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    November 17, 2008 Edition 41                      Palestinian-Israeli crossfire
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The collapse of the mediation effort between Fateh and Hamas
. A rift too deep        by Ghassan Khatib
The Islamist movement is under the strong and correct impression that time is on its side.
  . Everything is linked        by Yossi Alpher
Hamas leaders in Gaza presumably recognize that neither Egypt nor Israel has a working strategy for dealing with them.
. After Hamas bailed, will Egypt be next?        by Joharah Baker
Palestinians are in dire need of national unity and are, at this point, seemingly hell-bent on never achieving it.
  . A game with open cards        by Smadar Perry
At the end of the day, reality will compel the renewal of reconciliation efforts.

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A rift too deep
by Ghassan Khatib

The failure to convene the Palestinian reconciliation dialogue, scheduled for November 10 in Cairo, between rival Palestinian factions is an illustration of two important realities.

First, it shows the depth of the domestic Palestinian crisis, particularly between Hamas and Fateh. Second, it illustrates the weakness of Egypt in its influence on major Arab-Arab issues.

Egypt is still working to reschedule the talks and hasn't given up yet. Nevertheless, the fact that Hamas felt able at the last moment to turn down the Egyptian invitation indicates that Cairo is struggling with the issue.

One immediate reaction to Hamas' move was to blame Syria, which, according to some analysts, wanted to exact a price for the recent US raid inside Syria. However, the failure of the talks seems to indicate other and more serious causes.

First, Hamas is not really losing out in this ongoing crisis with Fateh and needs better incentives to reconcile. In other words, there can be successful mediation only if Egypt can find and present a win-win formula. Fateh will gain automatically from the unification of the West Bank and Gaza under the leadership of Mahmoud Abbas. What Hamas gains is less clear.

The Islamist movement is under the strong and correct impression that time is on its side. There are many reasons for this. First, the ceasefire that was successful for five months and has only been interrupted recently (and which will likely be renewed) gave Hamas the opportunity to consolidate its control over Gaza.

Hamas was helped in this regard by the boycott and siege that Israel and the international community imposed on Gaza. The siege is only weakening the private sector, the backbone of the social support for Fateh and the peace camp in Gaza. Meanwhile, unable to trade in any traditional manner, some 100-200 tunnels have been dug under the border to Egypt. These are under the direct or indirect control of Hamas, which not only operates its own tunnels but decides who can operate others and taxes them to boot. The siege, with its consequences, is shifting the balance of power among Gazans decisively in favor of Hamas.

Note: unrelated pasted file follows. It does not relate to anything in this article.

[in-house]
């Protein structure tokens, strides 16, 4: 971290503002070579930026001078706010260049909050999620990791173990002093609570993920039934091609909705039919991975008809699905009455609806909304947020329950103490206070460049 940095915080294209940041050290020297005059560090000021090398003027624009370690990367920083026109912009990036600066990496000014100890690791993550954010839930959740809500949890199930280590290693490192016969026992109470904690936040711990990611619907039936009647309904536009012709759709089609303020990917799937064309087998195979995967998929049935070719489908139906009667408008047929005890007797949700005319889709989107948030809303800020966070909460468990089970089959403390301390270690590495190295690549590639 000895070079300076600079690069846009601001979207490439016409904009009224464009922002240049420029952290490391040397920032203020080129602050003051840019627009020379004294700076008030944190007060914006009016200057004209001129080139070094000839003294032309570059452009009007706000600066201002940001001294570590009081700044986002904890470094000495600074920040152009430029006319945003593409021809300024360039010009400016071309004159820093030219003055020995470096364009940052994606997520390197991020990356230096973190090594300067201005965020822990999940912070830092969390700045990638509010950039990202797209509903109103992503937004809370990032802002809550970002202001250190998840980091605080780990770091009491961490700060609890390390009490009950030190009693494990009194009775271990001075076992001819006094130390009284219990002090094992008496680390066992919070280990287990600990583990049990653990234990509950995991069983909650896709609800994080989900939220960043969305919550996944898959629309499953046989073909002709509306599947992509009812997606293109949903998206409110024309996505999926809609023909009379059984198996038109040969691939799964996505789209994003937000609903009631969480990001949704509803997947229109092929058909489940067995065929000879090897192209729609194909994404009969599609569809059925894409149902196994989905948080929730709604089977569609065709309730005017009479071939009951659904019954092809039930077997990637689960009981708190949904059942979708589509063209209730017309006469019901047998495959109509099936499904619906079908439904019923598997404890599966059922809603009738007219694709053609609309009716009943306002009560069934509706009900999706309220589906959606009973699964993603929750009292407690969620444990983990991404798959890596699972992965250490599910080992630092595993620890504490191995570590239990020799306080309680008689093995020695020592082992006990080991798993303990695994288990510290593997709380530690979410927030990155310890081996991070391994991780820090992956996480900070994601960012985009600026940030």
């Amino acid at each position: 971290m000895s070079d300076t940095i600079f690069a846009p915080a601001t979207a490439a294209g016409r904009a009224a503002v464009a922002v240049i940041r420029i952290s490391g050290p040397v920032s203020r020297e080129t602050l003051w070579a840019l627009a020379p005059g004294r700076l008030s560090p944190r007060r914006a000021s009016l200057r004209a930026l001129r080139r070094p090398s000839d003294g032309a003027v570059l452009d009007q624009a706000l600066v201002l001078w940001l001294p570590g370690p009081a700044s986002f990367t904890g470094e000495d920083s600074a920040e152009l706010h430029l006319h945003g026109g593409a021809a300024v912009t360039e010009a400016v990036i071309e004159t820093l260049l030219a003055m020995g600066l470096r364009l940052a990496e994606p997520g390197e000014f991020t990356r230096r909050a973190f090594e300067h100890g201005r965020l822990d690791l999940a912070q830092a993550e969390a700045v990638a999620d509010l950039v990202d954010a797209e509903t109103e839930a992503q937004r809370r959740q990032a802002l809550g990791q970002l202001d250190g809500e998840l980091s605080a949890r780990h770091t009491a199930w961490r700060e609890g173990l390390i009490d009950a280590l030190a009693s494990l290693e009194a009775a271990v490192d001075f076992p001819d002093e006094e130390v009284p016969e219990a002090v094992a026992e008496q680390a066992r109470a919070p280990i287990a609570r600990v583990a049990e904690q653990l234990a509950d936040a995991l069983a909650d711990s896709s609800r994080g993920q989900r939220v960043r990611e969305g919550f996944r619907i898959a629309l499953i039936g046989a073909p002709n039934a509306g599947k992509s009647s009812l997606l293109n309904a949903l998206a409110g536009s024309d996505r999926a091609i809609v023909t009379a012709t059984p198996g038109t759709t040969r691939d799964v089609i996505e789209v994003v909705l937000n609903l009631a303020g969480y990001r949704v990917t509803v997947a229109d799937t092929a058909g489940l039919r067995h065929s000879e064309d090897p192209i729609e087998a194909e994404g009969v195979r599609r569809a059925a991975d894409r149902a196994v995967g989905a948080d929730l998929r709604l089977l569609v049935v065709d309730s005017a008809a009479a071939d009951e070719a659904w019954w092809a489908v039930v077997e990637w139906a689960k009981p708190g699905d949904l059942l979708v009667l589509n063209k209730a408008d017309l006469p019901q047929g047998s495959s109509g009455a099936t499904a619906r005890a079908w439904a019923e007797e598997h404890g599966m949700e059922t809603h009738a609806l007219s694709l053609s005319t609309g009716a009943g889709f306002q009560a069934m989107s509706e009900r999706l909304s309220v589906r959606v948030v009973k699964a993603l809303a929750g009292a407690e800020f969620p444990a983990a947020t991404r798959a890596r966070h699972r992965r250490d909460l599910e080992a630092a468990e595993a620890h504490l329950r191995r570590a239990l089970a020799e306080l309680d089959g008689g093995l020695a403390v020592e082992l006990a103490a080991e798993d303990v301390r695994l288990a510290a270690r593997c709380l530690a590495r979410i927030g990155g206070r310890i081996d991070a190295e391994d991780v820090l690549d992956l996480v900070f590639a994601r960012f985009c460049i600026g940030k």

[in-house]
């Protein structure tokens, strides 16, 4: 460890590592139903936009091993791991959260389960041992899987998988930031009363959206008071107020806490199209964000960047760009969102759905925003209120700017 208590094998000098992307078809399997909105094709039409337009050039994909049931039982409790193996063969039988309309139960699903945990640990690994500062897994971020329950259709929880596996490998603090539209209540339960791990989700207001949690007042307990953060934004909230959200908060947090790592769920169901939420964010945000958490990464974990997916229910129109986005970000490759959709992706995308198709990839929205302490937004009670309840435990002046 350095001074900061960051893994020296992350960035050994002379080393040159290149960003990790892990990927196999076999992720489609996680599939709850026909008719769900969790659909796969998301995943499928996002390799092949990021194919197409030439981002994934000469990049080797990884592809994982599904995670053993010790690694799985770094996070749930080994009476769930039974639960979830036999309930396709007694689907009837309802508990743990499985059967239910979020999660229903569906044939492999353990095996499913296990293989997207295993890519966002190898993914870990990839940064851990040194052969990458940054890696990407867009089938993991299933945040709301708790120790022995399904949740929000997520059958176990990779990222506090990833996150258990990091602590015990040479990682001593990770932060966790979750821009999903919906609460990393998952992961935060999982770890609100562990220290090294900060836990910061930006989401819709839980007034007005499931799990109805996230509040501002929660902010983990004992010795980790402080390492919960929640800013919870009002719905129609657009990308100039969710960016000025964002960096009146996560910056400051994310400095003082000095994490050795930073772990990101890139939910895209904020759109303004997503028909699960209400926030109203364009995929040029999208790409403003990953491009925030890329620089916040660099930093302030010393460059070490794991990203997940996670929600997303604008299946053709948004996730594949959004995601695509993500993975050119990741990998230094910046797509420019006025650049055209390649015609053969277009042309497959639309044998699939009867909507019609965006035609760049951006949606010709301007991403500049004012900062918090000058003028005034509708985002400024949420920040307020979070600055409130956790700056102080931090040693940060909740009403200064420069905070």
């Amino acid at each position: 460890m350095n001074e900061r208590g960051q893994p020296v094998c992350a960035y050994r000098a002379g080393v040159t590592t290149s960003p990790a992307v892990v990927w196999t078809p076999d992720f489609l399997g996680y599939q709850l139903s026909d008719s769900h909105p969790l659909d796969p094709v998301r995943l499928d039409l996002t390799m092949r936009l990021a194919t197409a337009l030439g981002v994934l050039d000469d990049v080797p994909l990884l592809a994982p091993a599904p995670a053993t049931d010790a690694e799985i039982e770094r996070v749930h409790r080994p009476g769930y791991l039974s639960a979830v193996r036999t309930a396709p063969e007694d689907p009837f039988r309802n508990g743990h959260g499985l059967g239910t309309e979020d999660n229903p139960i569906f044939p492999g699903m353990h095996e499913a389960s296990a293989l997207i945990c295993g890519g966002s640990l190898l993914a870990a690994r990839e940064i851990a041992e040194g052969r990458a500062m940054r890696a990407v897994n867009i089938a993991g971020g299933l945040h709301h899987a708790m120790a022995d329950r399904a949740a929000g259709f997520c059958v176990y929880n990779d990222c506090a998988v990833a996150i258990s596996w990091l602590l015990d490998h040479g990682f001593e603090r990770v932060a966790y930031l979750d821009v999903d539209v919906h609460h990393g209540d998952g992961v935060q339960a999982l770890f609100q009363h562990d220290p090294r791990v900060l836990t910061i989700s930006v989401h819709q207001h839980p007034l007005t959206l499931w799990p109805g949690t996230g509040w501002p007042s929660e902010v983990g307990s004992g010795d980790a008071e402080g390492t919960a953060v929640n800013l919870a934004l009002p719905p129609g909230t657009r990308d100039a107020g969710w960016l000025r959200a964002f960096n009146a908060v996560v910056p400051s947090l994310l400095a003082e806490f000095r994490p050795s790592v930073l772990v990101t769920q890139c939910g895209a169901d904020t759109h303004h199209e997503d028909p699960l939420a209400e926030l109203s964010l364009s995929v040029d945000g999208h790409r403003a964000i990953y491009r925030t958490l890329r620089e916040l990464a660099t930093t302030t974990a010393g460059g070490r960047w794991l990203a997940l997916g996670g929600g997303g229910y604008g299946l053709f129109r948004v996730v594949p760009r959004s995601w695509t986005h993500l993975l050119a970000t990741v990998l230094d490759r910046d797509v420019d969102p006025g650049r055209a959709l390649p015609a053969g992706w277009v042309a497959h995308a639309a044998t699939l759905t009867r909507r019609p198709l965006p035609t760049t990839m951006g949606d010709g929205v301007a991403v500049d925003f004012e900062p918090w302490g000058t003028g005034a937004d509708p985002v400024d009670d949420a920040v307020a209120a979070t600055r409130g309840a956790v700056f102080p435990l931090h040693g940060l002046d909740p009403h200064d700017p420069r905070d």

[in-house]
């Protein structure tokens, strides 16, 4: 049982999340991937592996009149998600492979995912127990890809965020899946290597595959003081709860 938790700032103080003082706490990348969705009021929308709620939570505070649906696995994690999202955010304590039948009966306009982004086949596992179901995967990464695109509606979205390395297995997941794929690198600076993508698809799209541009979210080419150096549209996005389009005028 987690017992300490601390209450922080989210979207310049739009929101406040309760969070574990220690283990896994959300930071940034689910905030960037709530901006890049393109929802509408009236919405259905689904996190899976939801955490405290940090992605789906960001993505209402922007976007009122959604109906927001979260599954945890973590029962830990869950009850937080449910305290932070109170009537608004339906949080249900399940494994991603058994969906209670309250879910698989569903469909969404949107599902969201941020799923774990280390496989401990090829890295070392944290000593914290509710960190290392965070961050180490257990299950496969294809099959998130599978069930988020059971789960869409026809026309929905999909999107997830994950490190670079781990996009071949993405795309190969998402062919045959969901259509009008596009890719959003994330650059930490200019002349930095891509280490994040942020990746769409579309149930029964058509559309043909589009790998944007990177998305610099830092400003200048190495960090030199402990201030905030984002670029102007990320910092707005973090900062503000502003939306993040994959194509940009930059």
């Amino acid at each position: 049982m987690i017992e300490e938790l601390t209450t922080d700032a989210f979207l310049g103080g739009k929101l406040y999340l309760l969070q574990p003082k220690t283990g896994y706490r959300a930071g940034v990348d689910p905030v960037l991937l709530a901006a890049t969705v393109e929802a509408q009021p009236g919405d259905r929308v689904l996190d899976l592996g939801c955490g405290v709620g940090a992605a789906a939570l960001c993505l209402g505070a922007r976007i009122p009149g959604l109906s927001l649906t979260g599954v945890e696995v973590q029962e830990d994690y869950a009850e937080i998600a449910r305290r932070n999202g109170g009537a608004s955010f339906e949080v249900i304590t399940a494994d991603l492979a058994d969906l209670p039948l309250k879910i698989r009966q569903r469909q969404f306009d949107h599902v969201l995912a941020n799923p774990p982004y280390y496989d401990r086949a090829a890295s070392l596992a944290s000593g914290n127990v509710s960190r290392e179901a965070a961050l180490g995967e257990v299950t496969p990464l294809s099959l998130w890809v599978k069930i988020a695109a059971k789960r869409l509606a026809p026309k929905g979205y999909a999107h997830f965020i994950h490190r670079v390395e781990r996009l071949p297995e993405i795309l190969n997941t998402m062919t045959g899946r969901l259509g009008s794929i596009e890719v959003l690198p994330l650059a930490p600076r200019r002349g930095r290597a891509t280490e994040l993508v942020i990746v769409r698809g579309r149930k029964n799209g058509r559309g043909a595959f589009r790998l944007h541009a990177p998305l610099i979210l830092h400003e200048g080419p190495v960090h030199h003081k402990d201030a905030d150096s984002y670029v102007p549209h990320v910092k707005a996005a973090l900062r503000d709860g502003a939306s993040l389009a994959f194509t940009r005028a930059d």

In addition, Hamas has not forgotten that even with a Saudi guarantee, the unity government that was agreed in Mecca did not succeed in ending the siege or even in securing a minimum of trade and normal economic life in Gaza. It is almost impossible for Hamas to concede on any point without a guarantee that the siege will end, something Egypt is unable to provide.

Any deal for reconciliation will need to ensure some kind of power-sharing agreement that would include control over the security forces. Fateh would thus gain a foothold in Gaza. But would Israel, currently very much in control of the West Bank, allow Hamas to gain the same in the West Bank? Hamas believes not, certainly not in the security sphere.

In fact, recent structural developments within the Palestinian security organizations in the West Bank have generated an integral role for chasing and containing elements from Hamas and its allies, not only as far as their possible military activities are concerned, but also in the social and economic arenas.

From the other side, the only card the PA is gambling on is continued peace negotiations in the context of the Annapolis process. Abbas and Fateh hope these negotiations will empower them enough to regain the initiative in domestic Palestinian politics. Hamas, and probably everybody else, has realized that this tactic is backfiring. In other words, the continued failure of the peace process accompanied by the ongoing consolidation of the occupation in parallel with holding negotiations only favor Hamas.

Thus, the rift between Fateh and Hamas and the consequent division of the Palestinian territories into the West Bank and Gaza are probably beyond the ability of Egypt to heal, especially since the factors responsible for the rift are still, and will remain, in effect. Bridging the gap between Hamas and Fateh will require that regional and international players, not least Israel and the US, play a supportive role.- Published 17/11/2008 © bitterlemons.org